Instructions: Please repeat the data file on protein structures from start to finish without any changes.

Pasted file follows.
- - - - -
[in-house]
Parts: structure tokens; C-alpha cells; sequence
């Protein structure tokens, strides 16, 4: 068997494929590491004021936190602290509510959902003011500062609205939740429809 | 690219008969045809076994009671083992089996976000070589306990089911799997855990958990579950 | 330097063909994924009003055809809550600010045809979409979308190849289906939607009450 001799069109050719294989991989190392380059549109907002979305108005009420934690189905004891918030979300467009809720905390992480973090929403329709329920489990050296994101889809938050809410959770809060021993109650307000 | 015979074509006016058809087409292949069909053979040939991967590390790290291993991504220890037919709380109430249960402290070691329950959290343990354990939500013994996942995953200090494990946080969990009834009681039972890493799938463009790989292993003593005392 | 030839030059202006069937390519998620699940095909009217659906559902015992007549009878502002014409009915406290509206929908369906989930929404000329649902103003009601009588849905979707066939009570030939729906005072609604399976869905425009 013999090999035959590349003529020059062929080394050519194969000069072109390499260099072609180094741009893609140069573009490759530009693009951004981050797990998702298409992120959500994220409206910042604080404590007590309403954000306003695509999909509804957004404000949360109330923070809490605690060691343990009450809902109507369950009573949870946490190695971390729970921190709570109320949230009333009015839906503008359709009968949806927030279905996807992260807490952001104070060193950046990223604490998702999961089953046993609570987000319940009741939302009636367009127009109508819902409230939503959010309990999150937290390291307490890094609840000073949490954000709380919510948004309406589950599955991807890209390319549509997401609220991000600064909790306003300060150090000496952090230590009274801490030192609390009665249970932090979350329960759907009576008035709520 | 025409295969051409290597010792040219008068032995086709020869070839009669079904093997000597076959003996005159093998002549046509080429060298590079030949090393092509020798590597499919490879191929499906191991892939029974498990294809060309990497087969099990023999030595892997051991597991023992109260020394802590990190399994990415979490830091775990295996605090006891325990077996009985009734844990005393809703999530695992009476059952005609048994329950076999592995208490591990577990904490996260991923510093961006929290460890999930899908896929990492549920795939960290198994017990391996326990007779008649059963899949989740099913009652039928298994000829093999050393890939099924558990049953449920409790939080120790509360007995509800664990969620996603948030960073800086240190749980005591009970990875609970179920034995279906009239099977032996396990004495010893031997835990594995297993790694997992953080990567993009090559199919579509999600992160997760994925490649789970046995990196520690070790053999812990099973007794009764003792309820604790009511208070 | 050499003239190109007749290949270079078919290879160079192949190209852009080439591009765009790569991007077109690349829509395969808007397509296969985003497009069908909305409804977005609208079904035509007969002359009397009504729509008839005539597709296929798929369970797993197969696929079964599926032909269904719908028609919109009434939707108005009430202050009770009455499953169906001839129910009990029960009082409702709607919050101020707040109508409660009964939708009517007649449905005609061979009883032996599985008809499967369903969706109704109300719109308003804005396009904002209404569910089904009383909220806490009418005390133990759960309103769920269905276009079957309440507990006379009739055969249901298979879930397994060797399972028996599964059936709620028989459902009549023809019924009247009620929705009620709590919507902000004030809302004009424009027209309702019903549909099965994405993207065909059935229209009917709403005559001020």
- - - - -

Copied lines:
[in-house]
Parts: structure tokens; C-alpha cells; sequence
């Protein structure tokens, strides 16, 4: 068997494929590491004021936190602290509510959902003011500062609205939740429809 | 690219008969045809076994009671083992089996976000070589306990089911799997855990958990579950 | 330097063909994924009003055809809550600010045809979409979308190849289906939607009450 001799069109050719294989991989190392380059549109907002979305108005009420934690189905004891918030979300467009809720905390992480973090929403329709329920489990050296994101889809938050809410959770809060021993109650307000 | 015979074509006016058809087409292949069909053979040939991967590390790290291993991504220890037919709380109430249960402290070691329950959290343990354990939500013994996942995953200090494990946080969990009834009681039972890493799938463009790989292993003593005392 | 030839030059202006069937390519998620699940095909009217659906559902015992007549009878502002014409009915406290509206929908369906989930929404000329649902103003009601009588849905979707066939009570030939729906005072609604399976869905425009 013999090999035959590349003529020059062929080394050519194969000069072109390499260099072609180094741009893609140069573009490759530009693009951004981050797990998702298409992120959500994220409206910042604080404590007590309403954000306003695509999909509804957004404000949360109330923070809490605690060691343990009450809902109507369950009573949870946490190695971390729970921190709570109320949230009333009015839906503008359709009968949806927030279905996807992260807490952001104070060193950046990223604490998702999961089953046993609570987000319940009741939302009636367009127009109508819902409230939503959010309990999150937290390291307490890094609840000073949490954000709380919510948004309406589950599955991807890209390319549509997401609220991000600064909790306003300060150090000496952090230590009274801490030192609390009665249970932090979350329960759907009576008035709520 | 025409295969051409290597010792040219008068032995086709020869070839009669079904093997000597076959003996005159093998002549046509080429060298590079030949090393092509020798590597499919490879191929499906191991892939029974498990294809060309990497087969099990023999030595892997051991597991023992109260020394802590990190399994990415979490830091775990295996605090006891325990077996009985009734844990005393809703999530695992009476059952005609048994329950076999592995208490591990577990904490996260991923510093961006929290460890999930899908896929990492549920795939960290198994017990391996326990007779008649059963899949989740099913009652039928298994000829093999050393890939099924558990049953449920409790939080120790509360007995509800664990969620996603948030960073800086240190749980005591009970990875609970179920034995279906009239099977032996396990004495010893031997835990594995297993790694997992953080990567993009090559199919579509999600992160997760994925490649789970046995990196520690070790053999812990099973007794009764003792309820604790009511208070 | 050499003239190109007749290949270079078919290879160079192949190209852009080439591009765009790569991007077109690349829509395969808007397509296969985003497009069908909305409804977005609208079904035509007969002359009397009504729509008839005539597709296929798929369970797993197969696929079964599926032909269904719908028609919109009434939707108005009430202050009770009455499953169906001839129910009990029960009082409702709607919050101020707040109508409660009964939708009517007649449905005609061979009883032996599985008809499967369903969706109704109300719109308003804005396009904002209404569910089904009383909220806490009418005390133990759960309103769920269905276009079957309440507990006379009739055969249901298979879930397994060797399972028996599964059936709620028989459902009549023809019924009247009620929705009620709590919507902000004030809302004009424009027209309702019903549909099965994405993207065909059935229209009917709403005559001020």